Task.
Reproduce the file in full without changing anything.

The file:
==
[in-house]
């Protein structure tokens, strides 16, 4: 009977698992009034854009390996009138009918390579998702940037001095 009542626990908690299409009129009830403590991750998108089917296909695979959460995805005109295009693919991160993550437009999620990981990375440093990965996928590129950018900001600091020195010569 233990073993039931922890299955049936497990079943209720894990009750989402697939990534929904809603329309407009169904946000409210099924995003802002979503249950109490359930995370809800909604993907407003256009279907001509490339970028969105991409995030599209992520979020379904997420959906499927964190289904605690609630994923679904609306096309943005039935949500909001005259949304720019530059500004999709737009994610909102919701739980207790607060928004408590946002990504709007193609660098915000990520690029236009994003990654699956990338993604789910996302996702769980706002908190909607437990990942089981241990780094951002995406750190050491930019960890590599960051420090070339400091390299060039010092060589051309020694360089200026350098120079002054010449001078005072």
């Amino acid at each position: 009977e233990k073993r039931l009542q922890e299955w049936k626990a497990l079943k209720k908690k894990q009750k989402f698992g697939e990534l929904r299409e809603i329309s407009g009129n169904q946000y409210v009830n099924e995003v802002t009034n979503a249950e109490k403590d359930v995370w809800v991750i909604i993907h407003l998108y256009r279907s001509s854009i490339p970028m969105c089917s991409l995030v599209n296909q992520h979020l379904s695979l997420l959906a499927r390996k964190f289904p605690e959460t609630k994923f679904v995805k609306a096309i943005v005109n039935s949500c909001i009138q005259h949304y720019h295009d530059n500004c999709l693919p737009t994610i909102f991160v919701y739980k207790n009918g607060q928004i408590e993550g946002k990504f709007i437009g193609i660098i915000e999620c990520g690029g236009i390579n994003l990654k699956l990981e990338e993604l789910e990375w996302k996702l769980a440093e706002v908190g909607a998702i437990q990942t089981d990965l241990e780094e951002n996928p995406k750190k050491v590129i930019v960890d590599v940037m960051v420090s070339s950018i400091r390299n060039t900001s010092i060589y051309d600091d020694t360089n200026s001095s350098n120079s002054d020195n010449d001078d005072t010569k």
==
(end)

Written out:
[in-house]
């Protein structure tokens, strides 16, 4: 009977698992009034854009390996009138009918390579998702940037001095 009542626990908690299409009129009830403590991750998108089917296909695979959460995805005109295009693919991160993550437009999620990981990375440093990965996928590129950018900001600091020195010569 233990073993039931922890299955049936497990079943209720894990009750989402697939990534929904809603329309407009169904946000409210099924995003802002979503249950109490359930995370809800909604993907407003256009279907001509490339970028969105991409995030599209992520979020379904997420959906499927964190289904605690609630994923679904609306096309943005039935949500909001005259949304720019530059500004999709737009994610909102919701739980207790607060928004408590946002990504709007193609660098915000990520690029236009994003990654699956990338993604789910996302996702769980706002908190909607437990990942089981241990780094951002995406750190050491930019960890590599960051420090070339400091390299060039010092060589051309020694360089200026350098120079002054010449001078005072």
């Amino acid at each position: 009977e233990k073993r039931l009542q922890e299955w049936k626990a497990l079943k209720k908690k894990q009750k989402f698992g697939e990534l929904r299409e809603i329309s407009g009129n169904q946000y409210v009830n099924e995003v802002t009034n979503a249950e109490k403590d359930v995370w809800v991750i909604i993907h407003l998108y256009r279907s001509s854009i490339p970028m969105c089917s991409l995030v599209n296909q992520h979020l379904s695979l997420l959906a499927r390996k964190f289904p605690e959460t609630k994923f679904v995805k609306a096309i943005v005109n039935s949500c909001i009138q005259h949304y720019h295009d530059n500004c999709l693919p737009t994610i909102f991160v919701y739980k207790n009918g607060q928004i408590e993550g946002k990504f709007i437009g193609i660098i915000e999620c990520g690029g236009i390579n994003l990654k699956l990981e990338e993604l789910e990375w996302k996702l769980a440093e706002v908190g909607a998702i437990q990942t089981d990965l241990e780094e951002n996928p995406k750190k050491v590129i930019v960890d590599v940037m960051v420090s070339s950018i400091r390299n060039t900001s010092i060589y051309d600091d020694t360089n200026s001095s350098n120079s002054d020195n010449d001078d005072t010569k």